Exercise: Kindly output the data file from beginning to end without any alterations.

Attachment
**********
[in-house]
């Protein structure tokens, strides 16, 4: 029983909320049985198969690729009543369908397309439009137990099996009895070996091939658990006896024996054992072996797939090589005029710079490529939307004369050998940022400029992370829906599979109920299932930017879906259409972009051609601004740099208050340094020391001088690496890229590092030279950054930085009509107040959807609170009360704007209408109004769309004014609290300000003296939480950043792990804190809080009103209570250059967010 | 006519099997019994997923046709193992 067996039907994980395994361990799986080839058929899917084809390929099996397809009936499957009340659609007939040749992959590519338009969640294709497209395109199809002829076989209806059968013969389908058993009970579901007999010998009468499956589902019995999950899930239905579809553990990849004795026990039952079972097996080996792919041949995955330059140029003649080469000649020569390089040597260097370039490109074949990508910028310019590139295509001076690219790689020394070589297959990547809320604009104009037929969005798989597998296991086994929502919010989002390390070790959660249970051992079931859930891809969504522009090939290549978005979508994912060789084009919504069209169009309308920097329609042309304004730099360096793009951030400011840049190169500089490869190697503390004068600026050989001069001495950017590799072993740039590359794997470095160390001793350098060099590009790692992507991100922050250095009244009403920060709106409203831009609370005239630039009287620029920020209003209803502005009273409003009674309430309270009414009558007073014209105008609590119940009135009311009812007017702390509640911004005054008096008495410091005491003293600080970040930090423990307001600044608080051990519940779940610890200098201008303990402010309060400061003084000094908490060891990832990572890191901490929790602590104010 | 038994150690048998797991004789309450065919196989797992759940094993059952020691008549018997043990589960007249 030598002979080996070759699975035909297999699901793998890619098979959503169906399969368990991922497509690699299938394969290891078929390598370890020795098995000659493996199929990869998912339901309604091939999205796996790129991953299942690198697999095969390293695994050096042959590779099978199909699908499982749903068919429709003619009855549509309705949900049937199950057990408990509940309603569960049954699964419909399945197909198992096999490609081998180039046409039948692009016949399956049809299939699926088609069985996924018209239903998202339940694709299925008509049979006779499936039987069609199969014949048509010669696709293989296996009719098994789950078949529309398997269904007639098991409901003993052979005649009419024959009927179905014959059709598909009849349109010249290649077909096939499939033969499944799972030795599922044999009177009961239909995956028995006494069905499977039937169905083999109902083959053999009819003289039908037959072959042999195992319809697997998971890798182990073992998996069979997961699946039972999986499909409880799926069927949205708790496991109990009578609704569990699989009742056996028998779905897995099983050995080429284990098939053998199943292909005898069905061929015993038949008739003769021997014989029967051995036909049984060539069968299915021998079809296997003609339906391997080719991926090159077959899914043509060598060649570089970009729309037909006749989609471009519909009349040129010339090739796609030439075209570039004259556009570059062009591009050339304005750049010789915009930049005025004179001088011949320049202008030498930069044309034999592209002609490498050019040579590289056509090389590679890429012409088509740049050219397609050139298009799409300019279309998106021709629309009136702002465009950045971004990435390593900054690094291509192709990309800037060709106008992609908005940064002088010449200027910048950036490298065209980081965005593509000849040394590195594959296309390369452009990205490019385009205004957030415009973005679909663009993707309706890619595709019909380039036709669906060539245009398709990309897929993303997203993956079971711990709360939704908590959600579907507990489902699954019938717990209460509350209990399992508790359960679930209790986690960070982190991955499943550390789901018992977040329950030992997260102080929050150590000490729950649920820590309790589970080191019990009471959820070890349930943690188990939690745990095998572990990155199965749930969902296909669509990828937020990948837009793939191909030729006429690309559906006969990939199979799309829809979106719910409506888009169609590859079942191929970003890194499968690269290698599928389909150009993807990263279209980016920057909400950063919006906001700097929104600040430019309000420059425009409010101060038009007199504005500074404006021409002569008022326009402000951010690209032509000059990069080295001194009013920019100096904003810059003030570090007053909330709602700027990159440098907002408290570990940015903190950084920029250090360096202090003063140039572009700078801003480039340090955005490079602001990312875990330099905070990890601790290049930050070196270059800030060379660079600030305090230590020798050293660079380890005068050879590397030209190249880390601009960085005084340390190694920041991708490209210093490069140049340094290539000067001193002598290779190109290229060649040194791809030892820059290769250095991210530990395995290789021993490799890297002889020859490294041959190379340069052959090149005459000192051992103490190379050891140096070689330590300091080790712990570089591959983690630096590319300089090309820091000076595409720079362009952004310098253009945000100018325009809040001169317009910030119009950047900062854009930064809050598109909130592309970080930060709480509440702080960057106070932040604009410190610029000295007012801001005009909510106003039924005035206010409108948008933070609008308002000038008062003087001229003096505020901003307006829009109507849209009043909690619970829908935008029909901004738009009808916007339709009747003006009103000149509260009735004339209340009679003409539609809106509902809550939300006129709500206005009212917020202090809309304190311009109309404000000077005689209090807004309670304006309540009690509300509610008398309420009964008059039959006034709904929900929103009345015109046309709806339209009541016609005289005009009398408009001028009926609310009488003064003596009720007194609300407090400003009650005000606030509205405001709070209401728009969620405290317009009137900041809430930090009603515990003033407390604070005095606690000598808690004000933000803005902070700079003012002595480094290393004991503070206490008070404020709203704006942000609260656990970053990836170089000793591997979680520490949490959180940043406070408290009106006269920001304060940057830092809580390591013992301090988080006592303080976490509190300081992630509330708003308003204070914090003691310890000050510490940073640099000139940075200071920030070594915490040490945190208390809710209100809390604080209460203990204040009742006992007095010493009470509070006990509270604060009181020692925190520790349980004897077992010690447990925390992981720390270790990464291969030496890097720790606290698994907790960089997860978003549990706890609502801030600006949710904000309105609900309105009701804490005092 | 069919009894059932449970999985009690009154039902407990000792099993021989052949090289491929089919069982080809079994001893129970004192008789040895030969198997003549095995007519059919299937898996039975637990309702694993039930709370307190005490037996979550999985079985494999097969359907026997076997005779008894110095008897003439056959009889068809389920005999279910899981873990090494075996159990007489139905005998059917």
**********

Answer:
[in-house]
């Protein structure tokens, strides 16, 4: 029983909320049985198969690729009543369908397309439009137990099996009895070996091939658990006896024996054992072996797939090589005029710079490529939307004369050998940022400029992370829906599979109920299932930017879906259409972009051609601004740099208050340094020391001088690496890229590092030279950054930085009509107040959807609170009360704007209408109004769309004014609290300000003296939480950043792990804190809080009103209570250059967010 | 006519099997019994997923046709193992 067996039907994980395994361990799986080839058929899917084809390929099996397809009936499957009340659609007939040749992959590519338009969640294709497209395109199809002829076989209806059968013969389908058993009970579901007999010998009468499956589902019995999950899930239905579809553990990849004795026990039952079972097996080996792919041949995955330059140029003649080469000649020569390089040597260097370039490109074949990508910028310019590139295509001076690219790689020394070589297959990547809320604009104009037929969005798989597998296991086994929502919010989002390390070790959660249970051992079931859930891809969504522009090939290549978005979508994912060789084009919504069209169009309308920097329609042309304004730099360096793009951030400011840049190169500089490869190697503390004068600026050989001069001495950017590799072993740039590359794997470095160390001793350098060099590009790692992507991100922050250095009244009403920060709106409203831009609370005239630039009287620029920020209003209803502005009273409003009674309430309270009414009558007073014209105008609590119940009135009311009812007017702390509640911004005054008096008495410091005491003293600080970040930090423990307001600044608080051990519940779940610890200098201008303990402010309060400061003084000094908490060891990832990572890191901490929790602590104010 | 038994150690048998797991004789309450065919196989797992759940094993059952020691008549018997043990589960007249 030598002979080996070759699975035909297999699901793998890619098979959503169906399969368990991922497509690699299938394969290891078929390598370890020795098995000659493996199929990869998912339901309604091939999205796996790129991953299942690198697999095969390293695994050096042959590779099978199909699908499982749903068919429709003619009855549509309705949900049937199950057990408990509940309603569960049954699964419909399945197909198992096999490609081998180039046409039948692009016949399956049809299939699926088609069985996924018209239903998202339940694709299925008509049979006779499936039987069609199969014949048509010669696709293989296996009719098994789950078949529309398997269904007639098991409901003993052979005649009419024959009927179905014959059709598909009849349109010249290649077909096939499939033969499944799972030795599922044999009177009961239909995956028995006494069905499977039937169905083999109902083959053999009819003289039908037959072959042999195992319809697997998971890798182990073992998996069979997961699946039972999986499909409880799926069927949205708790496991109990009578609704569990699989009742056996028998779905897995099983050995080429284990098939053998199943292909005898069905061929015993038949008739003769021997014989029967051995036909049984060539069968299915021998079809296997003609339906391997080719991926090159077959899914043509060598060649570089970009729309037909006749989609471009519909009349040129010339090739796609030439075209570039004259556009570059062009591009050339304005750049010789915009930049005025004179001088011949320049202008030498930069044309034999592209002609490498050019040579590289056509090389590679890429012409088509740049050219397609050139298009799409300019279309998106021709629309009136702002465009950045971004990435390593900054690094291509192709990309800037060709106008992609908005940064002088010449200027910048950036490298065209980081965005593509000849040394590195594959296309390369452009990205490019385009205004957030415009973005679909663009993707309706890619595709019909380039036709669906060539245009398709990309897929993303997203993956079971711990709360939704908590959600579907507990489902699954019938717990209460509350209990399992508790359960679930209790986690960070982190991955499943550390789901018992977040329950030992997260102080929050150590000490729950649920820590309790589970080191019990009471959820070890349930943690188990939690745990095998572990990155199965749930969902296909669509990828937020990948837009793939191909030729006429690309559906006969990939199979799309829809979106719910409506888009169609590859079942191929970003890194499968690269290698599928389909150009993807990263279209980016920057909400950063919006906001700097929104600040430019309000420059425009409010101060038009007199504005500074404006021409002569008022326009402000951010690209032509000059990069080295001194009013920019100096904003810059003030570090007053909330709602700027990159440098907002408290570990940015903190950084920029250090360096202090003063140039572009700078801003480039340090955005490079602001990312875990330099905070990890601790290049930050070196270059800030060379660079600030305090230590020798050293660079380890005068050879590397030209190249880390601009960085005084340390190694920041991708490209210093490069140049340094290539000067001193002598290779190109290229060649040194791809030892820059290769250095991210530990395995290789021993490799890297002889020859490294041959190379340069052959090149005459000192051992103490190379050891140096070689330590300091080790712990570089591959983690630096590319300089090309820091000076595409720079362009952004310098253009945000100018325009809040001169317009910030119009950047900062854009930064809050598109909130592309970080930060709480509440702080960057106070932040604009410190610029000295007012801001005009909510106003039924005035206010409108948008933070609008308002000038008062003087001229003096505020901003307006829009109507849209009043909690619970829908935008029909901004738009009808916007339709009747003006009103000149509260009735004339209340009679003409539609809106509902809550939300006129709500206005009212917020202090809309304190311009109309404000000077005689209090807004309670304006309540009690509300509610008398309420009964008059039959006034709904929900929103009345015109046309709806339209009541016609005289005009009398408009001028009926609310009488003064003596009720007194609300407090400003009650005000606030509205405001709070209401728009969620405290317009009137900041809430930090009603515990003033407390604070005095606690000598808690004000933000803005902070700079003012002595480094290393004991503070206490008070404020709203704006942000609260656990970053990836170089000793591997979680520490949490959180940043406070408290009106006269920001304060940057830092809580390591013992301090988080006592303080976490509190300081992630509330708003308003204070914090003691310890000050510490940073640099000139940075200071920030070594915490040490945190208390809710209100809390604080209460203990204040009742006992007095010493009470509070006990509270604060009181020692925190520790349980004897077992010690447990925390992981720390270790990464291969030496890097720790606290698994907790960089997860978003549990706890609502801030600006949710904000309105609900309105009701804490005092 | 069919009894059932449970999985009690009154039902407990000792099993021989052949090289491929089919069982080809079994001893129970004192008789040895030969198997003549095995007519059919299937898996039975637990309702694993039930709370307190005490037996979550999985079985494999097969359907026997076997005779008894110095008897003439056959009889068809389920005999279910899981873990090494075996159990007489139905005998059917």